Brazil is famous for its coffee production, but if you’re expecting to find Rio de Janeiro awash with the sophisticated coffee houses that line the streets of the United States and Western Europe, you could be in for a shock.
Coffee culture in Rio exists, but it’s a very different beast from that which we’ve become accustomed to in the Northern Hemisphere. Here coffee is more about fueling the daily grind than relaxing and catching up with friends, and is typically served in plastic expresso cups, black, very strong and stiff with sugar.
Often dished out free at supermarkets and at pay-by-weight restaurants, this is caffeine as a necessity rather than an indulgence. Interestingly, many simple bars and snack bars only sell coffee in the mornings – ask after noon and you may be out of luck. That said, coffee here is really very good. A steaming cup of freshly brewed coffee is just the thing to accompany your cafe de manha (breakfast), and it’s served up first thing at most hotels, hostels and guest houses. If you prefer your coffee milky, ask for café com leite, or, if you like it very milky, ask for café media, which more or less translates as half and half.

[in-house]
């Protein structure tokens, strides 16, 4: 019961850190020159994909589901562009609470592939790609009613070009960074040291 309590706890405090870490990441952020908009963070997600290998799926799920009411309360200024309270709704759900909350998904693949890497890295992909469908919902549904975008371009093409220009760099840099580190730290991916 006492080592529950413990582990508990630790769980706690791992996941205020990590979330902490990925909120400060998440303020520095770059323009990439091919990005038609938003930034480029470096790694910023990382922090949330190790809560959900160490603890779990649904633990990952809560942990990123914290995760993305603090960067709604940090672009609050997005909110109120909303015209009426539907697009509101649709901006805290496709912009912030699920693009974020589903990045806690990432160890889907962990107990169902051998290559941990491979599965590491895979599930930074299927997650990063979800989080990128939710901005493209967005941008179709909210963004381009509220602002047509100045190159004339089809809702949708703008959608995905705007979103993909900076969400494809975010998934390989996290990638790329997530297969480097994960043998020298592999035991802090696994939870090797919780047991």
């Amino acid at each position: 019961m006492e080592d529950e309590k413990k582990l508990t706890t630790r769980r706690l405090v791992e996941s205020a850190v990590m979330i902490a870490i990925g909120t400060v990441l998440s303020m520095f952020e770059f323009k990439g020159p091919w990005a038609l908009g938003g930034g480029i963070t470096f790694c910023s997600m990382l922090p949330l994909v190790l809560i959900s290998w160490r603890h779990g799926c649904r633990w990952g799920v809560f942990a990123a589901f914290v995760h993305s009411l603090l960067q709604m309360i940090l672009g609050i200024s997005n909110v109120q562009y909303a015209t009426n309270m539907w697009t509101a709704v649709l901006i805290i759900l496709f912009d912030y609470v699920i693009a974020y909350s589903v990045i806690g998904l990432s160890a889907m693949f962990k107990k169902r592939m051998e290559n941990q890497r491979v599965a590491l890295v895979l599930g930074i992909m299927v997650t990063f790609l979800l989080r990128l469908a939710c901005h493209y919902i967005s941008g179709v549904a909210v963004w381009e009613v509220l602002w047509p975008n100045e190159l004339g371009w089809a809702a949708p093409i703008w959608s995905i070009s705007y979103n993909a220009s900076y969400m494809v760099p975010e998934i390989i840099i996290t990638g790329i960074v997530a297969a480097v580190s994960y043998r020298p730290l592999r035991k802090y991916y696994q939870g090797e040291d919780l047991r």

Of course, if you’re looking for something a little more sophisticated, there are options available as long as you know where to look. While Rio is not yet a ‘skinny latte decaf’ or ‘mochaccino with non-fat milk’ society, coffee culture is catching on here.
New coffee shops are springing up in well-heeled areas of the city’s South Zone such as Ipanema and Leblon, many of which offer a vast range of mouthwatering cakes (brownies appear to be the current big thing in Rio), biscuits and sweet and savory pastries to accompany your coffee. You will find cappuccino, Irish coffees and even flavored coffees on the menu at most of these places, but expect to pay several times more than you’d spend on a simple cup of milky coffee at a corner bar.
For a really indulgent coffee experience, head for Confeitaria Colombo, at Rua Goncalves Dias in the heart of Centro. This vast, elegant building with its enormous jacaranda wood-framed mirrors and cascading chandeliers is a real journey back to Rio’s Belle Epoque, and offers indulgent afternoon teas as well as full meals, snacks, and a range of coffees.
Photo courtesy of Lili Vieira de Carvalho/Creative Commons